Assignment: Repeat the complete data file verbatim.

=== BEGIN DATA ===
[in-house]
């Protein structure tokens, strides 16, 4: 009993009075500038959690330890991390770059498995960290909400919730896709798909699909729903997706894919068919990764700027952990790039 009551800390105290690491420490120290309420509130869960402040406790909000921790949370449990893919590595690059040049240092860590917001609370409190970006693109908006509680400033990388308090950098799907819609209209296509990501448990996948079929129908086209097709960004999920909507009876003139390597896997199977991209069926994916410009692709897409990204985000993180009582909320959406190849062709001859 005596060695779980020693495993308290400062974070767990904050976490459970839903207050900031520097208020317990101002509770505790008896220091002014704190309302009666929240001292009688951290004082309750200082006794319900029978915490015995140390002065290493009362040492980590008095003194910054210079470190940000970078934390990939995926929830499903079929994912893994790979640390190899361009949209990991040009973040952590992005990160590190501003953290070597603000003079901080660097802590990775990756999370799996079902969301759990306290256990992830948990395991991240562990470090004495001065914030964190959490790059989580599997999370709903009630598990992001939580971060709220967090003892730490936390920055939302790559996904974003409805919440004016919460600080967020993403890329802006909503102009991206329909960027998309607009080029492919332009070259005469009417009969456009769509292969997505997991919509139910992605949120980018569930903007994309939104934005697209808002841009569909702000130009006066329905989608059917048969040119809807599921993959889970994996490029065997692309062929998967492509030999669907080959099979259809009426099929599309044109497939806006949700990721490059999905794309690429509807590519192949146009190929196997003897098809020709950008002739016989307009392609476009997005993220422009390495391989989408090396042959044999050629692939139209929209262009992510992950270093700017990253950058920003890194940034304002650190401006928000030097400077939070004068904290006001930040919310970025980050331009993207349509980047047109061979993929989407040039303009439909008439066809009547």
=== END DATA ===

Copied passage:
[in-house]
């Protein structure tokens, strides 16, 4: 009993009075500038959690330890991390770059498995960290909400919730896709798909699909729903997706894919068919990764700027952990790039 009551800390105290690491420490120290309420509130869960402040406790909000921790949370449990893919590595690059040049240092860590917001609370409190970006693109908006509680400033990388308090950098799907819609209209296509990501448990996948079929129908086209097709960004999920909507009876003139390597896997199977991209069926994916410009692709897409990204985000993180009582909320959406190849062709001859 005596060695779980020693495993308290400062974070767990904050976490459970839903207050900031520097208020317990101002509770505790008896220091002014704190309302009666929240001292009688951290004082309750200082006794319900029978915490015995140390002065290493009362040492980590008095003194910054210079470190940000970078934390990939995926929830499903079929994912893994790979640390190899361009949209990991040009973040952590992005990160590190501003953290070597603000003079901080660097802590990775990756999370799996079902969301759990306290256990992830948990395991991240562990470090004495001065914030964190959490790059989580599997999370709903009630598990992001939580971060709220967090003892730490936390920055939302790559996904974003409805919440004016919460600080967020993403890329802006909503102009991206329909960027998309607009080029492919332009070259005469009417009969456009769509292969997505997991919509139910992605949120980018569930903007994309939104934005697209808002841009569909702000130009006066329905989608059917048969040119809807599921993959889970994996490029065997692309062929998967492509030999669907080959099979259809009426099929599309044109497939806006949700990721490059999905794309690429509807590519192949146009190929196997003897098809020709950008002739016989307009392609476009997005993220422009390495391989989408090396042959044999050629692939139209929209262009992510992950270093700017990253950058920003890194940034304002650190401006928000030097400077939070004068904290006001930040919310970025980050331009993207349509980047047109061979993929989407040039303009439909008439066809009547």